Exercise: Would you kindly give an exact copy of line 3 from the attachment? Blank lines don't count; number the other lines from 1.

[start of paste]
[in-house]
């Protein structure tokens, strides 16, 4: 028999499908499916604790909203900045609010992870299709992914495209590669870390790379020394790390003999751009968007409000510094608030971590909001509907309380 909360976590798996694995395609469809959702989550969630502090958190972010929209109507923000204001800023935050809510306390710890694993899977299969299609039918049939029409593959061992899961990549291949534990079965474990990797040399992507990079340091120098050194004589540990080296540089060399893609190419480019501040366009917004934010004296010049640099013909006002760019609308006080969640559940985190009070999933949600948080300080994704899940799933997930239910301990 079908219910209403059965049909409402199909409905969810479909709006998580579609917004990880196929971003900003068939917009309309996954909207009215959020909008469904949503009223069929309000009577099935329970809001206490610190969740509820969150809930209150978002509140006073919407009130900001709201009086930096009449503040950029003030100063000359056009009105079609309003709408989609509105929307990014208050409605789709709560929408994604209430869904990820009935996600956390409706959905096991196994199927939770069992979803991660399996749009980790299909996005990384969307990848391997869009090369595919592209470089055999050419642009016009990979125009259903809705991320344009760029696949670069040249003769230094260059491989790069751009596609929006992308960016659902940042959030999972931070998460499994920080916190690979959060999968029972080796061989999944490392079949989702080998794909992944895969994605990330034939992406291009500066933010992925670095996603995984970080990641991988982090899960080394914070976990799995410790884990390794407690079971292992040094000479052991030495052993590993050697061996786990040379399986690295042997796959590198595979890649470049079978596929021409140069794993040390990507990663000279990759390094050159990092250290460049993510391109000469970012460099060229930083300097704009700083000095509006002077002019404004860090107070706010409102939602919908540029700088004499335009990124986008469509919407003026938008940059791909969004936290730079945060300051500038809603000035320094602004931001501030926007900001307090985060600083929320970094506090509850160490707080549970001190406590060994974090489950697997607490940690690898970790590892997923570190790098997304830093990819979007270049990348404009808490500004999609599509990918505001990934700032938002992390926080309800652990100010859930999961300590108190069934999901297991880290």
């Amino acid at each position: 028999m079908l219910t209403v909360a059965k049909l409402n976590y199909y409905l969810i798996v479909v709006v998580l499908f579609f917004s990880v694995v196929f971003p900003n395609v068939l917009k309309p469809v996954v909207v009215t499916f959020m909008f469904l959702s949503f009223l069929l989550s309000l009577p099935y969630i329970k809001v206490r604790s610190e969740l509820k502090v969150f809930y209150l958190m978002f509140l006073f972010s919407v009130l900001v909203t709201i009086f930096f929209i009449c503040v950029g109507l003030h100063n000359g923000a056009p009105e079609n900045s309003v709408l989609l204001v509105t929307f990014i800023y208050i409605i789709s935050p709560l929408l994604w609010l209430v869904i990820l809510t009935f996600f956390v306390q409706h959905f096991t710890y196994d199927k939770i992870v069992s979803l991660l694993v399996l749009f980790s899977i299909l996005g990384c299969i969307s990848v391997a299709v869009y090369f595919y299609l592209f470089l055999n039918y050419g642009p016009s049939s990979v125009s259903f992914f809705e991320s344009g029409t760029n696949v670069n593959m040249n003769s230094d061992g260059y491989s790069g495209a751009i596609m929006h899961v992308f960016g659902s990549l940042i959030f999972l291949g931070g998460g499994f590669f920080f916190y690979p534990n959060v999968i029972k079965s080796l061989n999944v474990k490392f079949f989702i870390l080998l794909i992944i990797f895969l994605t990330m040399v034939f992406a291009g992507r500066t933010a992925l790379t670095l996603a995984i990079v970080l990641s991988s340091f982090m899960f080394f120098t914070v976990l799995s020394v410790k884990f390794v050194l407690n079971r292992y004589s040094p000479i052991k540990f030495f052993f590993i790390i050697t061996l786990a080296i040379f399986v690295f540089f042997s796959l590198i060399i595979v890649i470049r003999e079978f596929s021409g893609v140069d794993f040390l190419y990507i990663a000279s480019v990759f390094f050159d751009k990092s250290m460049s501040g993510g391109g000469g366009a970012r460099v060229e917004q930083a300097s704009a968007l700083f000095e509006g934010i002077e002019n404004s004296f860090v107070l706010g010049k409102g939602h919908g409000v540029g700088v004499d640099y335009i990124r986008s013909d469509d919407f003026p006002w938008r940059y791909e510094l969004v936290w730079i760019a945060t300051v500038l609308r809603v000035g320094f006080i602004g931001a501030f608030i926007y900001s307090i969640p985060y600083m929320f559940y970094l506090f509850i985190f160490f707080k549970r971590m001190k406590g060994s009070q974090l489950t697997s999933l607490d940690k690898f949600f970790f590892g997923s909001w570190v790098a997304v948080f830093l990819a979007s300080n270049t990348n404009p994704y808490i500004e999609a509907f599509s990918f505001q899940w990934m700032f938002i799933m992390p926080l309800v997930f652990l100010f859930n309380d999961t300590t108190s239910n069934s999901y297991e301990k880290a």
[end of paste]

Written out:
């Amino acid at each position: 028999m079908l219910t209403v909360a059965k049909l409402n976590y199909y409905l969810i798996v479909v709006v998580l499908f579609f917004s990880v694995v196929f971003p900003n395609v068939l917009k309309p469809v996954v909207v009215t499916f959020m909008f469904l959702s949503f009223l069929l989550s309000l009577p099935y969630i329970k809001v206490r604790s610190e969740l509820k502090v969150f809930y209150l958190m978002f509140l006073f972010s919407v009130l900001v909203t709201i009086f930096f929209i009449c503040v950029g109507l003030h100063n000359g923000a056009p009105e079609n900045s309003v709408l989609l204001v509105t929307f990014i800023y208050i409605i789709s935050p709560l929408l994604w609010l209430v869904i990820l809510t009935f996600f956390v306390q409706h959905f096991t710890y196994d199927k939770i992870v069992s979803l991660l694993v399996l749009f980790s899977i299909l996005g990384c299969i969307s990848v391997a299709v869009y090369f595919y299609l592209f470089l055999n039918y050419g642009p016009s049939s990979v125009s259903f992914f809705e991320s344009g029409t760029n696949v670069n593959m040249n003769s230094d061992g260059y491989s790069g495209a751009i596609m929006h899961v992308f960016g659902s990549l940042i959030f999972l291949g931070g998460g499994f590669f920080f916190y690979p534990n959060v999968i029972k079965s080796l061989n999944v474990k490392f079949f989702i870390l080998l794909i992944i990797f895969l994605t990330m040399v034939f992406a291009g992507r500066t933010a992925l790379t670095l996603a995984i990079v970080l990641s991988s340091f982090m899960f080394f120098t914070v976990l799995s020394v410790k884990f390794v050194l407690n079971r292992y004589s040094p000479i052991k540990f030495f052993f590993i790390i050697t061996l786990a080296i040379f399986v690295f540089f042997s796959l590198i060399i595979v890649i470049r003999e079978f596929s021409g893609v140069d794993f040390l190419y990507i990663a000279s480019v990759f390094f050159d751009k990092s250290m460049s501040g993510g391109g000469g366009a970012r460099v060229e917004q930083a300097s704009a968007l700083f000095e509006g934010i002077e002019n404004s004296f860090v107070l706010g010049k409102g939602h919908g409000v540029g700088v004499d640099y335009i990124r986008s013909d469509d919407f003026p006002w938008r940059y791909e510094l969004v936290w730079i760019a945060t300051v500038l609308r809603v000035g320094f006080i602004g931001a501030f608030i926007y900001s307090i969640p985060y600083m929320f559940y970094l506090f509850i985190f160490f707080k549970r971590m001190k406590g060994s009070q974090l489950t697997s999933l607490d940690k690898f949600f970790f590892g997923s909001w570190v790098a997304v948080f830093l990819a979007s300080n270049t990348n404009p994704y808490i500004e999609a509907f599509s990918f505001q899940w990934m700032f938002i799933m992390p926080l309800v997930f652990l100010f859930n309380d999961t300590t108190s239910n069934s999901y297991e301990k880290a």